The Q&A Archives: Background plants

Question: I want some back ground plants against the foundation of a southern exposure gray colored home. It gets very hot in the summer. I want evergreens, that might grow 3-4 feet max and allows for perennials and annuals to be grown in front. Im talking about a 4-5 foot deep garden area. Also, some lower drought tolerant perennials to go in front.

Answer: Not surprisingly, lavenders top the list for heat tolerance. One good one is Lavandula 'Goodwin Creek Grey' which has deep violet-blue flowers that appear in spring and go all the way into late fall. It is a bit larger than most lavenders and has very dense foliage. 'Munstead' is an English lavender that has a very long bloom period, is a heat lover and makes a wonderful low hedge. Another particularly good heat-loving lavender is one of the Spanish ones ? Lavandula stoechas 'Otto Quast' which tends to be very long-lived.

Teucrium chamaedrys or Germander is a tough plant that holds up well in hot weather. I have this in my own garden where it gets full sun exposure all day and is flourishing with very sporadic watering; in fact, it cannot tolerate wet soil.

Origanum laevigatum 'Hopley?s' is an oregano that bears dense heads of purple-pink flowers and self-sows freely. It's a native of Turkey, so that should speak volumes for its ability to survive our summer heat. Another oregano that does well is the 'Betty Rollins' cultivar which spreads in a low-growing mat to make a wonderful groundcover.

Phlomis fruticosa, commonly known as Jerusalem Sage, is another Mediterranean native that is an easy perennial shrub to grow. It grows to about 4' tall and wide and has deep golden yellow flowers that appear in ball-shaped whorls. This perennial looks wonderful when paired with lavenders.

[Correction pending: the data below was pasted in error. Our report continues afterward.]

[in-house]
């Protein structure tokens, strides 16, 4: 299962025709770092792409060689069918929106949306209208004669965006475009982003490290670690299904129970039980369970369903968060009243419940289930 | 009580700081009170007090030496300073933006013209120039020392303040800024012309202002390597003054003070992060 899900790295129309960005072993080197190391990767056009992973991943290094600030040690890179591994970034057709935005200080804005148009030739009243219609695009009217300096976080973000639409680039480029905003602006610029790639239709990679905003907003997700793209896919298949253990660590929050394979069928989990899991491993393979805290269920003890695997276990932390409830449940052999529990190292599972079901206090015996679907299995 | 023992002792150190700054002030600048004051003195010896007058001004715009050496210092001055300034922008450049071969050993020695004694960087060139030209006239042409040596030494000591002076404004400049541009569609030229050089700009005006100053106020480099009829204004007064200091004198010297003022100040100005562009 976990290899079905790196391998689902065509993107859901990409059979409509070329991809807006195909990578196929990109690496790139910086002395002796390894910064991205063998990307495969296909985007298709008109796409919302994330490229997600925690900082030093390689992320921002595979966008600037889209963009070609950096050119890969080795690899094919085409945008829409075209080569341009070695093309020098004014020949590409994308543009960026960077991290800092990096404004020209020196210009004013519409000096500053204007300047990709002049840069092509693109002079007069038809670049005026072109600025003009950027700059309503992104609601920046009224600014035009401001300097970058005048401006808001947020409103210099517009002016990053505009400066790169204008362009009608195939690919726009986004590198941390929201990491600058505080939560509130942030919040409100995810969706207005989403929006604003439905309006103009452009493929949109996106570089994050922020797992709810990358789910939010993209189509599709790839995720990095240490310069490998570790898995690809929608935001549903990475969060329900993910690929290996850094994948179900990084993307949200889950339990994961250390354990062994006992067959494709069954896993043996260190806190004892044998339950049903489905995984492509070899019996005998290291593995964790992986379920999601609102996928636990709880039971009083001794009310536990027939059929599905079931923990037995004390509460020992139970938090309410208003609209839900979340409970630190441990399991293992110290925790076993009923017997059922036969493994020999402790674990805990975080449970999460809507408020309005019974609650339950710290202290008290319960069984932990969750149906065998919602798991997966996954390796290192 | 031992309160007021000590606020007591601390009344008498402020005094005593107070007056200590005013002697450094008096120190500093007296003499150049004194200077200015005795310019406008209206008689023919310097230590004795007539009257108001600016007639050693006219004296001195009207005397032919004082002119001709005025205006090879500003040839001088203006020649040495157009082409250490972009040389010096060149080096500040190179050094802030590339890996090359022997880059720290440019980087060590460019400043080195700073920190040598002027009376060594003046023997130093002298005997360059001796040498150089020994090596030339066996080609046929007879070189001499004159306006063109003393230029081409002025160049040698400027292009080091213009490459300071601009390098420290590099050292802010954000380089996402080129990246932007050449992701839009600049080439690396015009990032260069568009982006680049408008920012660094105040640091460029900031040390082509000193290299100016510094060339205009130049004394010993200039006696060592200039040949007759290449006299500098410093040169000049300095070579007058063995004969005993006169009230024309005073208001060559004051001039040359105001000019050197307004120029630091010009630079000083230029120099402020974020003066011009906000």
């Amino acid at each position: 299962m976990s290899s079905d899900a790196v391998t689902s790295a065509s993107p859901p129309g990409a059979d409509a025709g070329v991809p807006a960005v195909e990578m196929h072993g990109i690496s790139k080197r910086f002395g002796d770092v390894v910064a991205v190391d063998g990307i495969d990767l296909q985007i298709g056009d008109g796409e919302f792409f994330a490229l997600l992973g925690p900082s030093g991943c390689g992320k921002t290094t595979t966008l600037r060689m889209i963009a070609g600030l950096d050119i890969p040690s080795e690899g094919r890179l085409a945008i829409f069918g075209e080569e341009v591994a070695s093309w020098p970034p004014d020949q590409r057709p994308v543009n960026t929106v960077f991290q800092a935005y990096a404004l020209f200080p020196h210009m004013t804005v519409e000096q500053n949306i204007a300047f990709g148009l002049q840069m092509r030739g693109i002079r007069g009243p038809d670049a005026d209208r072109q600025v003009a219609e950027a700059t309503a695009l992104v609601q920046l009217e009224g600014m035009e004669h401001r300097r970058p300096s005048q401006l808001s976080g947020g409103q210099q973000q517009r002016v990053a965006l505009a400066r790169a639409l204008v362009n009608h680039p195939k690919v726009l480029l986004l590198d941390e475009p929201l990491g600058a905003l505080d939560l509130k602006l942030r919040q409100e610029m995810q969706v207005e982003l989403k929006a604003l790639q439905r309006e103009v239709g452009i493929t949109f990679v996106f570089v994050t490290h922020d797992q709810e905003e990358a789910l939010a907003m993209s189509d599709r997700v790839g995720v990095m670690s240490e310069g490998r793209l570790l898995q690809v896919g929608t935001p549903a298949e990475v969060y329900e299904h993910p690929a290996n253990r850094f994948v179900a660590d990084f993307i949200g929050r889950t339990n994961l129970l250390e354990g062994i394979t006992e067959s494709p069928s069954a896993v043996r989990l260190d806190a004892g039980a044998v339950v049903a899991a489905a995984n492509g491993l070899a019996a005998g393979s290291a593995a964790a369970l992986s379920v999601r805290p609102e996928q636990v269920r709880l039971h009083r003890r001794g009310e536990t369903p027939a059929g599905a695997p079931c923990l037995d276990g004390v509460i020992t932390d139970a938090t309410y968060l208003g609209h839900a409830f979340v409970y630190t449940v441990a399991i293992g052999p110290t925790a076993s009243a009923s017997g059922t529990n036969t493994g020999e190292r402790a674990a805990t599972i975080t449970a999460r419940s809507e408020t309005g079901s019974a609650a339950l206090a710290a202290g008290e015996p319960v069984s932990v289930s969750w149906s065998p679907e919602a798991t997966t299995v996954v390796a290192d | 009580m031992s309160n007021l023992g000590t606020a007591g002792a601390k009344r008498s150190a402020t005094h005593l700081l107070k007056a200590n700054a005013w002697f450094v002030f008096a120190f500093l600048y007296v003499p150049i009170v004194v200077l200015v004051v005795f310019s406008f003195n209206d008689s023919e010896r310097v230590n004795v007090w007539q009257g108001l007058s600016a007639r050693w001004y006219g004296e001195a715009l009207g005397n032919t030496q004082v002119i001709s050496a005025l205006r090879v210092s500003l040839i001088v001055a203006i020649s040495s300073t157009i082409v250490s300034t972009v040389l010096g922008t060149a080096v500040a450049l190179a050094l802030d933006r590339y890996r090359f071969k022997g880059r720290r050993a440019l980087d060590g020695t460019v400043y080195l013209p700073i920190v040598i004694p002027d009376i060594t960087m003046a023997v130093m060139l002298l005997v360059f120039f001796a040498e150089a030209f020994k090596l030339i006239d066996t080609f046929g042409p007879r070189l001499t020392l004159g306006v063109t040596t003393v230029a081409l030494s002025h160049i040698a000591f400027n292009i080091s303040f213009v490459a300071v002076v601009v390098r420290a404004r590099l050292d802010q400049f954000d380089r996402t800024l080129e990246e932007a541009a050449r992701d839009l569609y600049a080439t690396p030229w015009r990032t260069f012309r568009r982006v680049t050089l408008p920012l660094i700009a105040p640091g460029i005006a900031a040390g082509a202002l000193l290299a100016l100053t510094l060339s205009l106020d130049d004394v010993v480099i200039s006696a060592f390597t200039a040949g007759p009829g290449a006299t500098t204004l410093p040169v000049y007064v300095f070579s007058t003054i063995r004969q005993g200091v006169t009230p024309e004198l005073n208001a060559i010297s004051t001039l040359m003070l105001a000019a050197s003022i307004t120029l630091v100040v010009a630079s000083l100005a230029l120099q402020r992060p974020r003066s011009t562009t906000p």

Nepeta x faassenii, or Catmint, is a low-growing, bushy perennial that can be mowed down to the ground periodically to keep it looking good. It makes a great border or edging plant.

One of the salvias ? Salvia officinalis 'Berggarten' ? is a particularly good choice for hot, dry climates. It is more compact, has denser growth and tends to be longer-lived than some of the other salvias.

If you like ornamental grasses, Calamagrostis x acutiflora 'Karl Foerster' is a true workhorse in our hot, dry summers. It is a sturdy, clumping-type grass with feathery, buff-colored flower plumes that persist into winter. This grass is beautiful when mass planted.

Some perennials to consider include:
Artemisia (Artemisia); Asters (Aster spp.); Baby's breath (Gypsophila paniculata);
Baptisia (Baptisia australis); Beebalm (Monarda didyma); Black-eyed Susan (Rudbeckia hirta); Butterfly weed (Asclepias tuberosa); Candytuft, (Evergreen Iberis sempervirens); Chrysanthemum, Mum (Chrysanthemum x morifolium); Columbine (Aquilegia spp.); Coneflower (Purple Echinacea purpurea);Coralbells (Heuchera americana);
Coreopsis (Coreopsis lanceolata, C. verticillata, C. tinctoria); Daylily (Hemerocallis spp.); Gaillardia, Blanket flower (Gaillardia x grandiflora);
Gaura (Gaura lindheimeri); Gazania (Gazania); Gerbera daisy (Gerbera jamesonii);
Goldenrod (Solidago spp. and hybrids); Hardy ice plant (Delosperma cooperi);
Helleborus, Lenten rose (Helleborus orientalis); Iris (Iris spp.); Lamb's ears (Stachys byzantina); Liatris (Liatris spicata); Lily of the Nile (Agapanthus);
Mexican sunflower (Tithonia rotundifolia); Peony (Paeonia lactiflora); Perovskia russian sage (Perovskia); Phlox, thrift (Phlox paniculata, P. divaricata, P. subulata); Red hot poker (Kniphofia uvaria); Salvia (Salvia farinacea, S. spp.);
Sedum (Sedum spectabile).

All the above suggestions will do well under hot, dry conditions as you describe the planting bed.

Best wishes with your new plants!

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